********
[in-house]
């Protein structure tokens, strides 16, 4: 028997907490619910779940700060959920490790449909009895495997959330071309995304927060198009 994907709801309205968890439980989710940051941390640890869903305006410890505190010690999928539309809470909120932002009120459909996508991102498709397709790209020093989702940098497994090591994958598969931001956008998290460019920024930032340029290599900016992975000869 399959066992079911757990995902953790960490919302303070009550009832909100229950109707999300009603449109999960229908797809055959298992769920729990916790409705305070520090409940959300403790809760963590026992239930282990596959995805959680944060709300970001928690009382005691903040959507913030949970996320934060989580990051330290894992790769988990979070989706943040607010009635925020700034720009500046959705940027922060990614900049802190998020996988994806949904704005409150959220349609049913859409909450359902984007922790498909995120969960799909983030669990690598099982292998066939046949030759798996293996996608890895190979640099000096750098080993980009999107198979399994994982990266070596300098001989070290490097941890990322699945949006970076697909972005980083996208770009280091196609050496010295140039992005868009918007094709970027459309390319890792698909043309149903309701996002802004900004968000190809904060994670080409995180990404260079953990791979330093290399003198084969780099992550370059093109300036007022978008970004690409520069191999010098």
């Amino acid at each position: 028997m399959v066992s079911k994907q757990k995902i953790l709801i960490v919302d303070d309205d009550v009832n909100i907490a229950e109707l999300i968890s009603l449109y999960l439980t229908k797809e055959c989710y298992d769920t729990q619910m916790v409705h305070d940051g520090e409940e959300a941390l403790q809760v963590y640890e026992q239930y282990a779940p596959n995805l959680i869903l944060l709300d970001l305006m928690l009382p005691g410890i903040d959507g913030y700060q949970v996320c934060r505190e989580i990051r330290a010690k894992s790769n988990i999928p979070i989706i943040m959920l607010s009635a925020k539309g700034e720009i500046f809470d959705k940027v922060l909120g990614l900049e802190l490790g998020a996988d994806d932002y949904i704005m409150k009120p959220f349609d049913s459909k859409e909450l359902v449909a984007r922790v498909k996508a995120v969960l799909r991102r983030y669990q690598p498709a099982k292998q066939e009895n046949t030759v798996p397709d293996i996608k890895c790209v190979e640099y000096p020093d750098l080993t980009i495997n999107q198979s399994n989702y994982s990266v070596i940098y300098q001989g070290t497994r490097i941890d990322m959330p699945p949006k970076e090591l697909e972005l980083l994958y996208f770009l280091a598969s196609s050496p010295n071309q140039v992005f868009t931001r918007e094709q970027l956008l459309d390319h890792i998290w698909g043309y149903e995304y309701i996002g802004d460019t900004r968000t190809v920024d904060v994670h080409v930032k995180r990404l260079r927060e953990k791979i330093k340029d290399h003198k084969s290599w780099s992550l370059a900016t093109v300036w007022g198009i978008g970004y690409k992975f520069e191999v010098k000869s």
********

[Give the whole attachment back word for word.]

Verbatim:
[in-house]
């Protein structure tokens, strides 16, 4: 028997907490619910779940700060959920490790449909009895495997959330071309995304927060198009 994907709801309205968890439980989710940051941390640890869903305006410890505190010690999928539309809470909120932002009120459909996508991102498709397709790209020093989702940098497994090591994958598969931001956008998290460019920024930032340029290599900016992975000869 399959066992079911757990995902953790960490919302303070009550009832909100229950109707999300009603449109999960229908797809055959298992769920729990916790409705305070520090409940959300403790809760963590026992239930282990596959995805959680944060709300970001928690009382005691903040959507913030949970996320934060989580990051330290894992790769988990979070989706943040607010009635925020700034720009500046959705940027922060990614900049802190998020996988994806949904704005409150959220349609049913859409909450359902984007922790498909995120969960799909983030669990690598099982292998066939046949030759798996293996996608890895190979640099000096750098080993980009999107198979399994994982990266070596300098001989070290490097941890990322699945949006970076697909972005980083996208770009280091196609050496010295140039992005868009918007094709970027459309390319890792698909043309149903309701996002802004900004968000190809904060994670080409995180990404260079953990791979330093290399003198084969780099992550370059093109300036007022978008970004690409520069191999010098």
């Amino acid at each position: 028997m399959v066992s079911k994907q757990k995902i953790l709801i960490v919302d303070d309205d009550v009832n909100i907490a229950e109707l999300i968890s009603l449109y999960l439980t229908k797809e055959c989710y298992d769920t729990q619910m916790v409705h305070d940051g520090e409940e959300a941390l403790q809760v963590y640890e026992q239930y282990a779940p596959n995805l959680i869903l944060l709300d970001l305006m928690l009382p005691g410890i903040d959507g913030y700060q949970v996320c934060r505190e989580i990051r330290a010690k894992s790769n988990i999928p979070i989706i943040m959920l607010s009635a925020k539309g700034e720009i500046f809470d959705k940027v922060l909120g990614l900049e802190l490790g998020a996988d994806d932002y949904i704005m409150k009120p959220f349609d049913s459909k859409e909450l359902v449909a984007r922790v498909k996508a995120v969960l799909r991102r983030y669990q690598p498709a099982k292998q066939e009895n046949t030759v798996p397709d293996i996608k890895c790209v190979e640099y000096p020093d750098l080993t980009i495997n999107q198979s399994n989702y994982s990266v070596i940098y300098q001989g070290t497994r490097i941890d990322m959330p699945p949006k970076e090591l697909e972005l980083l994958y996208f770009l280091a598969s196609s050496p010295n071309q140039v992005f868009t931001r918007e094709q970027l956008l459309d390319h890792i998290w698909g043309y149903e995304y309701i996002g802004d460019t900004r968000t190809v920024d904060v994670h080409v930032k995180r990404l260079r927060e953990k791979i330093k340029d290399h003198k084969s290599w780099s992550l370059a900016t093109v300036w007022g198009i978008g970004y690409k992975f520069e191999v010098k000869s």